Before the internet, when a loved one was diagnosed with a life-threatening illness, most people only felt capable of offering support by hand-holding and “being there” for the person. Maybe they would encourage their friend or family member to get a second opinion.
Things have changed so much. Now, you can take that diagnosis and Google it. You can see what people are saying about their experience with the same illness on their CarePages blogs. You can even go to my favorite medical information location, The Mayo Clinic, where you can get all the information you ever wanted to know and then some. Doctors now need to be prepared for self-reliant, educated patients who arrive at their next appointment, not despondent and uninformed, but armed to the teeth with mountains of information and a long list of questions. They have read the literature, and they know their odds.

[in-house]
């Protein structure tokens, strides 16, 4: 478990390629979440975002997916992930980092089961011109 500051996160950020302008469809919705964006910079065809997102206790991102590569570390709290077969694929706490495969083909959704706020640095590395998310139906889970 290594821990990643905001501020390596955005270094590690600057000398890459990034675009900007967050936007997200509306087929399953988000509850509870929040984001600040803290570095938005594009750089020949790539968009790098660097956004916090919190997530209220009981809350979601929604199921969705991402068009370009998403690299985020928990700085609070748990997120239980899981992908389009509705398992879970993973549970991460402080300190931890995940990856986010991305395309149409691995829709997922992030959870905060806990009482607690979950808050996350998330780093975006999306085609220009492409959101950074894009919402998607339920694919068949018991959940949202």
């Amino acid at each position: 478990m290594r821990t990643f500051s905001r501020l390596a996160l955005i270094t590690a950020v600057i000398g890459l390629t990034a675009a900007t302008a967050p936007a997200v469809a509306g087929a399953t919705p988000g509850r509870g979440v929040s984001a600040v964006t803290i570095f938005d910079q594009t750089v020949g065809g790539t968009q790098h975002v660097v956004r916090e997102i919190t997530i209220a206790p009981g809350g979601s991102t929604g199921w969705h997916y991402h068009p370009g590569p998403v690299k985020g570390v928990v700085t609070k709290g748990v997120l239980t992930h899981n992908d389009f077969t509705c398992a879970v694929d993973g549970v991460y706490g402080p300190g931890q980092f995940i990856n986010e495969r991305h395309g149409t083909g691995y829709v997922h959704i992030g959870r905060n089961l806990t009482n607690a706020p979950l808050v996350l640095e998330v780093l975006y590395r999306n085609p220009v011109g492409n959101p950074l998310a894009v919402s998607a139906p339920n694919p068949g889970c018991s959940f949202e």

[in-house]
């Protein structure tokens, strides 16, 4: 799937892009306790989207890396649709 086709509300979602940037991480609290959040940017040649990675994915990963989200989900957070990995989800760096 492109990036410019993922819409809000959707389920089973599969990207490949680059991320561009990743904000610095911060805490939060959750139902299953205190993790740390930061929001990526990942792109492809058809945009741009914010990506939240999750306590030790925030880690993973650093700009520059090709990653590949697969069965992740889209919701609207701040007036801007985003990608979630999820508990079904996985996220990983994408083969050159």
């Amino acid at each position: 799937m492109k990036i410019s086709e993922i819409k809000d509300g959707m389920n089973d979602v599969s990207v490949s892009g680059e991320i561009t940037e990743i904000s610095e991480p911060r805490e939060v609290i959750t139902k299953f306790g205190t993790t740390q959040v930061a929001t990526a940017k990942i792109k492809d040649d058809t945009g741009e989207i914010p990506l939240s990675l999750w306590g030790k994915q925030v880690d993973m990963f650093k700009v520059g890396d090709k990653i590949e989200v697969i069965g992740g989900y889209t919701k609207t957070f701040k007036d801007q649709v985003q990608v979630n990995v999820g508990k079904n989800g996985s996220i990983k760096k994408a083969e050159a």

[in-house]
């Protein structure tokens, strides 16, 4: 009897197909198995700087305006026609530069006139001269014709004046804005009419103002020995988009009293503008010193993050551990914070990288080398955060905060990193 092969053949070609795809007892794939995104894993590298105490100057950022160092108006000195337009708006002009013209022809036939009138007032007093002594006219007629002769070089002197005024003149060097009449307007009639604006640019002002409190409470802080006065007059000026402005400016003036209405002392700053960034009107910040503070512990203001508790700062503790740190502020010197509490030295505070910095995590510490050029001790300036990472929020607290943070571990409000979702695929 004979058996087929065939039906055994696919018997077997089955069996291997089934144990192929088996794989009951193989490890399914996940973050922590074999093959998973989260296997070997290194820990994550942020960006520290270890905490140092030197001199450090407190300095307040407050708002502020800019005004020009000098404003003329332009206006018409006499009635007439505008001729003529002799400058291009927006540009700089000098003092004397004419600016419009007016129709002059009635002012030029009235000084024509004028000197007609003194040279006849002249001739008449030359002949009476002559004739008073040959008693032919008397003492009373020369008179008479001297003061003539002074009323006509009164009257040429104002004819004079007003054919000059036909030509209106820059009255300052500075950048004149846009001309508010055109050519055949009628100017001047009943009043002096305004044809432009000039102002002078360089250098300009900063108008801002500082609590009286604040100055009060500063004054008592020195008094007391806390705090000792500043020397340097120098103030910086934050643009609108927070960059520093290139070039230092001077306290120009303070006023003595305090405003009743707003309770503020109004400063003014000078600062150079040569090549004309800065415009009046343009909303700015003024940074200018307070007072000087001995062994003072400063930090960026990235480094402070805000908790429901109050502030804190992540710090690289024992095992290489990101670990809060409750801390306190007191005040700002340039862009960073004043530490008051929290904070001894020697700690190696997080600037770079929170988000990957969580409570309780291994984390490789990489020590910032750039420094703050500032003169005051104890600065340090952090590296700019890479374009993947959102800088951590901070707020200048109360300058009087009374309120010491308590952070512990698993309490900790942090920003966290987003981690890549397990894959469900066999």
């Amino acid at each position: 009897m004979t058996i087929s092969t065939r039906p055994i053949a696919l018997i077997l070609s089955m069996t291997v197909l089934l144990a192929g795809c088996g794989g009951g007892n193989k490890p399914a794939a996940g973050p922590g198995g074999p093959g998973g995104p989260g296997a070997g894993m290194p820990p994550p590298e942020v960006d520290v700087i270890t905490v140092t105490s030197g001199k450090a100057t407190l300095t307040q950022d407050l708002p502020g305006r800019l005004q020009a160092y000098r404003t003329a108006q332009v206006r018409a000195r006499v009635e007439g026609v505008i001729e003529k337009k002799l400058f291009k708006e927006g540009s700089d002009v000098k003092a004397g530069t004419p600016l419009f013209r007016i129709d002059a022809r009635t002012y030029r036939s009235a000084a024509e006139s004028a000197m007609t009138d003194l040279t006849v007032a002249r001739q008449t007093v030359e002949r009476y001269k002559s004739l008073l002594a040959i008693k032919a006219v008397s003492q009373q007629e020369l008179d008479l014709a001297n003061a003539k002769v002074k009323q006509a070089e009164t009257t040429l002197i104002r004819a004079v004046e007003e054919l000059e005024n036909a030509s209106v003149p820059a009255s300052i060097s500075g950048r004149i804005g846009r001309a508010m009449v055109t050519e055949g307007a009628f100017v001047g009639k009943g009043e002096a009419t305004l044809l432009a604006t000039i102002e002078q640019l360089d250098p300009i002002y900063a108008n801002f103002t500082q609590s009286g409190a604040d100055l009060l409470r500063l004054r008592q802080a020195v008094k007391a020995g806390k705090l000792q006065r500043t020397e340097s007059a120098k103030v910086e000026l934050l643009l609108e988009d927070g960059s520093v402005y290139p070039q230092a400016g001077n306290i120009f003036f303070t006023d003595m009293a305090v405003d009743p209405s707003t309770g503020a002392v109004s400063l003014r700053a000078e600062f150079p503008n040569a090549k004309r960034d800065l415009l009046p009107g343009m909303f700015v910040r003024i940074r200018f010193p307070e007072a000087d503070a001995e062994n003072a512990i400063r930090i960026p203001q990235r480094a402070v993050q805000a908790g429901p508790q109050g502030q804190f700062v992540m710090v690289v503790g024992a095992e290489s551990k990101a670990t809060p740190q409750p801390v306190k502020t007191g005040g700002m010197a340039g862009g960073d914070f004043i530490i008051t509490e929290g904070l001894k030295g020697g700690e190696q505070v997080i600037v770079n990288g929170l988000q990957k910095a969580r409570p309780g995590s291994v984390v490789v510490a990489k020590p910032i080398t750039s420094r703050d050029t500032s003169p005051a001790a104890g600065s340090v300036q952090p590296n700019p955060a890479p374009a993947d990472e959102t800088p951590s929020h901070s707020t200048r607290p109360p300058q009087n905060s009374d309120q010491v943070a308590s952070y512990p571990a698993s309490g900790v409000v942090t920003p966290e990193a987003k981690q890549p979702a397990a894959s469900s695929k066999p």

Then, they look at what the hospital is publishing–and by publishing we mean websites, brochures–all manner of patient information literature, which should be comforting and reassuring. Today’s example is neither.
Along with the obvious lack of certain essential punctuation and articles, my head-shake moment comes when I reach the phrase “coup with their disease.” If it were only a clever play on words, designed to give the patient the feeling of power they need to overcome their illness. Unfortunately, it’s one more example of reliance on spellcheck. If only our word processing programs were as smart as Google! How wonderful it would be to see a dialog box pop up that says, “Did you mean cope?”